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Cholesterol Prevalence Has Declined Significantly Over Time, CDC Reports

Laura Joszt
From 1999-2000 to 2015-2016, there has been a declining trend in high total cholesterol among adults in the United States, according to a report from the CDC. From 2007-2008 to 2015-2016 there was also a decline in low high-density cholesterol. Both types of cholesterol are risk factors for cardiovascular disease, which remains the leading cause of death in the United States.
From 1999-2000 to 2015-2016, there has been a declining trend in high total cholesterol among adults in the United States, according to a report from the CDC. From 2007-2008 to 2015-2016 there was also a decline in low high-density (HDL) cholesterol. Both types of cholesterol are risk factors for cardiovascular disease, which remains the leading cause of death in the United States.

The report on cholesterol in US adults found that 12.4% of adults had a high total cholesterol during 2015-2016. This represents a significant decline in total cholesterol from 18.3% in 1999-2000. In addition, low HDL cholesterol significantly declined from 22.2% in 2007-2008 to 18.4% in 2015-2016. For both high total cholesterol and low HDL cholesterol the change from 2013-2014 to 2015-2016 was not significant.

Adults between the ages of 40 to 59 had a higher prevalence of high total cholesterol (17.1%) compared with younger adults between the ages of 20 and 39 (7.9%) and older adults age 60 and over (12.5%). Overall, men had a higher prevalence at 25.8% compared with 8.9% of women.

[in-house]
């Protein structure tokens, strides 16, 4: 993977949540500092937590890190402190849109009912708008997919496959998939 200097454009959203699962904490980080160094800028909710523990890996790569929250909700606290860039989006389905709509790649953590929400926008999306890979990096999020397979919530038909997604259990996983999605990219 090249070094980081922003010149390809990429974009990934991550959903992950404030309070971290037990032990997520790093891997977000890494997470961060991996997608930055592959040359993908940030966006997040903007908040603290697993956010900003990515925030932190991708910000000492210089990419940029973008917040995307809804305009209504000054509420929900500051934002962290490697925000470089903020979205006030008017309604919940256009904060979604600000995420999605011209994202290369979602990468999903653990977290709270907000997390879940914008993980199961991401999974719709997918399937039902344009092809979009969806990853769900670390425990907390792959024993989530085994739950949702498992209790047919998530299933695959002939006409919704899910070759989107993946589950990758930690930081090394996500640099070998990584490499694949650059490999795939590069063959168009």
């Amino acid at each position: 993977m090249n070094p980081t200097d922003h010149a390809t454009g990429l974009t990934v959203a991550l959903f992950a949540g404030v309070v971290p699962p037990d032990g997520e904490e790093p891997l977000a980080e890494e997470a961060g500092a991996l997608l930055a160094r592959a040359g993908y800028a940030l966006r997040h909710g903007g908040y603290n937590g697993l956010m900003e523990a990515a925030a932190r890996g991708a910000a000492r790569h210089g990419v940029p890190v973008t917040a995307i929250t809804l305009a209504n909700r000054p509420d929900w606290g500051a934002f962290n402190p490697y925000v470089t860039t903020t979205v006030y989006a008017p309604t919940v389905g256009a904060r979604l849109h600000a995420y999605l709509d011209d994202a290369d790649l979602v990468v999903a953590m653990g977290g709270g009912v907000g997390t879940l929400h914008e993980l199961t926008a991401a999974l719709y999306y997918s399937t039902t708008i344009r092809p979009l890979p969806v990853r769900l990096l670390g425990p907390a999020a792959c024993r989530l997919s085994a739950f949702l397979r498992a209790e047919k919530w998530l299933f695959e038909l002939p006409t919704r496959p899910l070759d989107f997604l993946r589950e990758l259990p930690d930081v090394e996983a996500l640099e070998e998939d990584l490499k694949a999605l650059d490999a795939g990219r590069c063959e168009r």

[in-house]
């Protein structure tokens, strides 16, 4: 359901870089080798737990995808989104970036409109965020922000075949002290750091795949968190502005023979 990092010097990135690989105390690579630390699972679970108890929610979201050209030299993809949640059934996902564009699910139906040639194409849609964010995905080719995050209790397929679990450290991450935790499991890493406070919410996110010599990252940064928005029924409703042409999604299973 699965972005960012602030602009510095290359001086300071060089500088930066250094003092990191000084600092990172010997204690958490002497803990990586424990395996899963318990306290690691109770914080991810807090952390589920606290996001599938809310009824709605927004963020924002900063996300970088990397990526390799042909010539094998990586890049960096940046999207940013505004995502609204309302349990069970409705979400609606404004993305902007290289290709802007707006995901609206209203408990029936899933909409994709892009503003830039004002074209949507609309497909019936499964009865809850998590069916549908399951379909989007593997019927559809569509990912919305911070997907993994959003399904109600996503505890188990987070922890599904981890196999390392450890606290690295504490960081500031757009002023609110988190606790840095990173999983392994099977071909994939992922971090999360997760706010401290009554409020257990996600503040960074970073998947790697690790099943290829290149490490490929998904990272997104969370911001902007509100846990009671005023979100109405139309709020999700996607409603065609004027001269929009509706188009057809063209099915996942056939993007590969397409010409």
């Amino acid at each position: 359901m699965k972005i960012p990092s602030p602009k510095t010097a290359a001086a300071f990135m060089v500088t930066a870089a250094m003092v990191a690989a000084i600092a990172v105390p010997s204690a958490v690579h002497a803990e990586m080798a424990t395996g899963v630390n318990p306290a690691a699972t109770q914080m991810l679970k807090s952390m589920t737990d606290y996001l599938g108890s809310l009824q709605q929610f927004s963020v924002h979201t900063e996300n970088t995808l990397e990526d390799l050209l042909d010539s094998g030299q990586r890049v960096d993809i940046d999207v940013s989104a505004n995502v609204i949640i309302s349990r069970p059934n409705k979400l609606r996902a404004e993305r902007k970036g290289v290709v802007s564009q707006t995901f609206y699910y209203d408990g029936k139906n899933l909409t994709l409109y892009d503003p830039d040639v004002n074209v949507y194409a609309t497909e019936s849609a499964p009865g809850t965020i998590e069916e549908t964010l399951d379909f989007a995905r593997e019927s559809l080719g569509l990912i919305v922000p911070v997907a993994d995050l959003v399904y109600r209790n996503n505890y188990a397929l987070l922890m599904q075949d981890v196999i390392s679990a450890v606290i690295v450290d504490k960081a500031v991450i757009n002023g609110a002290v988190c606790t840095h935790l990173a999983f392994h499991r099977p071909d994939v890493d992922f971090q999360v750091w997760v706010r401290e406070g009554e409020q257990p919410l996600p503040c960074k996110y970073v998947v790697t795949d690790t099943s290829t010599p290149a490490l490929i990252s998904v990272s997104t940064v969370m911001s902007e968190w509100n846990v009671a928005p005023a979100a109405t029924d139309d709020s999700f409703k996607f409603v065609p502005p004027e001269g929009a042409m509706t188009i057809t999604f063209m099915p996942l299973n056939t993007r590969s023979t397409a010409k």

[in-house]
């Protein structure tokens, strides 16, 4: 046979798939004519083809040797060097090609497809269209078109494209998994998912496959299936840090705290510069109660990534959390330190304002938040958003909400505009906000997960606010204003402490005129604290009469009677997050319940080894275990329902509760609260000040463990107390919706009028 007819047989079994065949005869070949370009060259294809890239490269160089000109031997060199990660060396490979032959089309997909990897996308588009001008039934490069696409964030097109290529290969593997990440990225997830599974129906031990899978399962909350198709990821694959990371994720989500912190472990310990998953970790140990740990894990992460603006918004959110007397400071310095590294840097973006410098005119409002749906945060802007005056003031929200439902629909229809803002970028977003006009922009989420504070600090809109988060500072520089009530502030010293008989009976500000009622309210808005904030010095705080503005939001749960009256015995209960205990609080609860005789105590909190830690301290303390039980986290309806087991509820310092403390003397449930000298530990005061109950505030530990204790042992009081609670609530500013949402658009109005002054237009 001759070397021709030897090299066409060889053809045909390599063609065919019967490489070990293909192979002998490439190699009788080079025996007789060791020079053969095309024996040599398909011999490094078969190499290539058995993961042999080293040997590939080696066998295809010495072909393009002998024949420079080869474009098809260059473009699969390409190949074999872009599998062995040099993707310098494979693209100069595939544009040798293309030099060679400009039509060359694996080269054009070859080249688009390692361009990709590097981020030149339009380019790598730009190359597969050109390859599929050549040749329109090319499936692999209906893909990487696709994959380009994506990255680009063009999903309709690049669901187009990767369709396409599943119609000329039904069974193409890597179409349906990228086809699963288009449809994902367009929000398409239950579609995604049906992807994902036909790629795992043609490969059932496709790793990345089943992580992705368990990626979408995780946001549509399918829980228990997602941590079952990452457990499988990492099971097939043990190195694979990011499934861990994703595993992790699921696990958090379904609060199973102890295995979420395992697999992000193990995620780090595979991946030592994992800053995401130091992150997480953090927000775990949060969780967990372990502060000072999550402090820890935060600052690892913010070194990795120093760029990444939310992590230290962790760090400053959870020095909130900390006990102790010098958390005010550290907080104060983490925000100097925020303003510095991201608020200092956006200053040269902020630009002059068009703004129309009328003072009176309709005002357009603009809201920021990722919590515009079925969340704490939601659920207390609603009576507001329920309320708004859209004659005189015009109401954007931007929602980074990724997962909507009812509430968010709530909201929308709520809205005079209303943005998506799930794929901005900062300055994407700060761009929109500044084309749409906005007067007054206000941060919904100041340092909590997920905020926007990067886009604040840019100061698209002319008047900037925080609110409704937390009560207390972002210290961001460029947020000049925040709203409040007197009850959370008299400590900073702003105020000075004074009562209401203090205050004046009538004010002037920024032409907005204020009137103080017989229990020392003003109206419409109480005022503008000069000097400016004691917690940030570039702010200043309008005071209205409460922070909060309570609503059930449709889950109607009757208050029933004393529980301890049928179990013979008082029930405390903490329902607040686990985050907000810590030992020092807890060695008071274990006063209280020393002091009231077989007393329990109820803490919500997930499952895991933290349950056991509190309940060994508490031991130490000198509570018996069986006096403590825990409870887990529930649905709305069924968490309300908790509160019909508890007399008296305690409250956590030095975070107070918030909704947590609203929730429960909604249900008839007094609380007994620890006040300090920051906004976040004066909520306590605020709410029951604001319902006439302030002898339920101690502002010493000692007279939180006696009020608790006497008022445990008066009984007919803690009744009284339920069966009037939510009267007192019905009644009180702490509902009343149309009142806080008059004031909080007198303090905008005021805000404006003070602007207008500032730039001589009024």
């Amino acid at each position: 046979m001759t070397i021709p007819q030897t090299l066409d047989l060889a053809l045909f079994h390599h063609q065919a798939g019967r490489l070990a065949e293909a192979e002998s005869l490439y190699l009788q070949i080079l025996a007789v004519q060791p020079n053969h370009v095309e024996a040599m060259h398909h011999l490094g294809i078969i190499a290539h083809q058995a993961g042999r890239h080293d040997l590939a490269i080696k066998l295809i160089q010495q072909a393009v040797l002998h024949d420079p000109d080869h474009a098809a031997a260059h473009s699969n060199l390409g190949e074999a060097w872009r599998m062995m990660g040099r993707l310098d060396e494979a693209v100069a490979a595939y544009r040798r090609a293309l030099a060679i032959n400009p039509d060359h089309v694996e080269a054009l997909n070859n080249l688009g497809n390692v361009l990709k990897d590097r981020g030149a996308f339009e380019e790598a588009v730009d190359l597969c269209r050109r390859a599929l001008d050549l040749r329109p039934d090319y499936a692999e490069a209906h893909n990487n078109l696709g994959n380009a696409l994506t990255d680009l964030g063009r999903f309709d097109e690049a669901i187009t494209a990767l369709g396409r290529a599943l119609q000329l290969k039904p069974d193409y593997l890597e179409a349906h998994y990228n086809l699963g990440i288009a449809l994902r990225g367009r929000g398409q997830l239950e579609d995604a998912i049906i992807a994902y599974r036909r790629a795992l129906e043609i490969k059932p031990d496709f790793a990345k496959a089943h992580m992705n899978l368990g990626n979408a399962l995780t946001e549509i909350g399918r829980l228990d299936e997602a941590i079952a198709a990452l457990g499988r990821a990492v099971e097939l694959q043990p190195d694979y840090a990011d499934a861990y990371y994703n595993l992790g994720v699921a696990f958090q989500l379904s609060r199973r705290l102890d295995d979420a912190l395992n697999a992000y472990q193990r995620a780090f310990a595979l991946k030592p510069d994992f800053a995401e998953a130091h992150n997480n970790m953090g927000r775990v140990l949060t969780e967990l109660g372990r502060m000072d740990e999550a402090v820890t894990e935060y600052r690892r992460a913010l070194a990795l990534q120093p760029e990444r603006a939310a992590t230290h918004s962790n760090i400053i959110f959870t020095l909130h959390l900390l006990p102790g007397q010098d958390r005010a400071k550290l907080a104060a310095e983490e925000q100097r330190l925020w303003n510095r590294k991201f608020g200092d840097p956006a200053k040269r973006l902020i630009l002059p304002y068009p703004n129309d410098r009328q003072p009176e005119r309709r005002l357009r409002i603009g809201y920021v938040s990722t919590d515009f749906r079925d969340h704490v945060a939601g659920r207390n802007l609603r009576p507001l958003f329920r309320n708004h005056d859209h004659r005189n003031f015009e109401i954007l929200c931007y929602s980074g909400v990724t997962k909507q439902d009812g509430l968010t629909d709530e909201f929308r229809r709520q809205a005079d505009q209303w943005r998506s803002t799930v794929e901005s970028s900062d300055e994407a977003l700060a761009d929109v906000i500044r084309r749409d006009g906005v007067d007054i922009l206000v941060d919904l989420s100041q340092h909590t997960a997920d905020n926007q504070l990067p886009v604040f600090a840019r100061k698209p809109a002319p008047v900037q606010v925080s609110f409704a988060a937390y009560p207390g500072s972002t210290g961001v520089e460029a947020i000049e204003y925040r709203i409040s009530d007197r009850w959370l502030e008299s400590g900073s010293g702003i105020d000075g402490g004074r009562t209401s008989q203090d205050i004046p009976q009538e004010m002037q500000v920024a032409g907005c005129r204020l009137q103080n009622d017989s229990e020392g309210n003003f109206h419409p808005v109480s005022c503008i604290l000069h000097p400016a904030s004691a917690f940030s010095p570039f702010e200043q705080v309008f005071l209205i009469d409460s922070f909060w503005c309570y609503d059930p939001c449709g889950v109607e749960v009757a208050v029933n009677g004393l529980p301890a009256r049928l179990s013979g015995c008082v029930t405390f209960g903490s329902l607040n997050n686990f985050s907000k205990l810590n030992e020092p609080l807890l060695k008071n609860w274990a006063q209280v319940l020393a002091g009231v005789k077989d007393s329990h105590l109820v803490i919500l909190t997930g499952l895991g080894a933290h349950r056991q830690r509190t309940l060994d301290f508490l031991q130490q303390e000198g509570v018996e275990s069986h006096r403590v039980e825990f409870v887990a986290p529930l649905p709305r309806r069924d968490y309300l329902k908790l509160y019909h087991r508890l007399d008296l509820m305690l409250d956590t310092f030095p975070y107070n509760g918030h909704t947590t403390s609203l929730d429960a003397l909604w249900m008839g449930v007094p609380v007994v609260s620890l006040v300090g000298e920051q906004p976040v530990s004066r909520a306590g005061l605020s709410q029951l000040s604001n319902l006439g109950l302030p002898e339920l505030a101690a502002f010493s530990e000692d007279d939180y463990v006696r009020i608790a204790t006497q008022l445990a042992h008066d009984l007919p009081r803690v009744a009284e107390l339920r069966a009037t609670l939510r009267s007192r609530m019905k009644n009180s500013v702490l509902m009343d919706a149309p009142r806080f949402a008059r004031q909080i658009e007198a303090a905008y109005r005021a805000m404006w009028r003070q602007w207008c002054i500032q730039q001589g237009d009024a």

The prevalence of low HDL cholesterol followed similar trends with people between the ages of 40 and 59 having the highest prevalence (20.1%), but younger adults had a higher prevalence (19.2%) than older adults (14.5%). Again, men had a higher prevalence than women (29.5% vs 8.9%).

The report also looked at high total cholesterol and HDL cholesterol by race and found that there were no statistically significant differences in prevalence of high total cholesterol either overall or among men when looking at race and Hispanic origin. The prevalence of low HDL cholesterol was higher in Hispanic adults (24.7%) compared with non-Hispanic whites, non-Hispanic blacks, and non-Hispanic Asians with similar patterns for men and women.

For high total cholesterol, there was a higher prevalence among non-Hispanic whites (14.8%) compared with Hispanics (9%).

“As part of its objectives to improve the health of the US population, Healthy People 2020 has included the goal of reducing the proportion of adults with high total blood cholesterol to less than 13.5%,” the report concluded.

 
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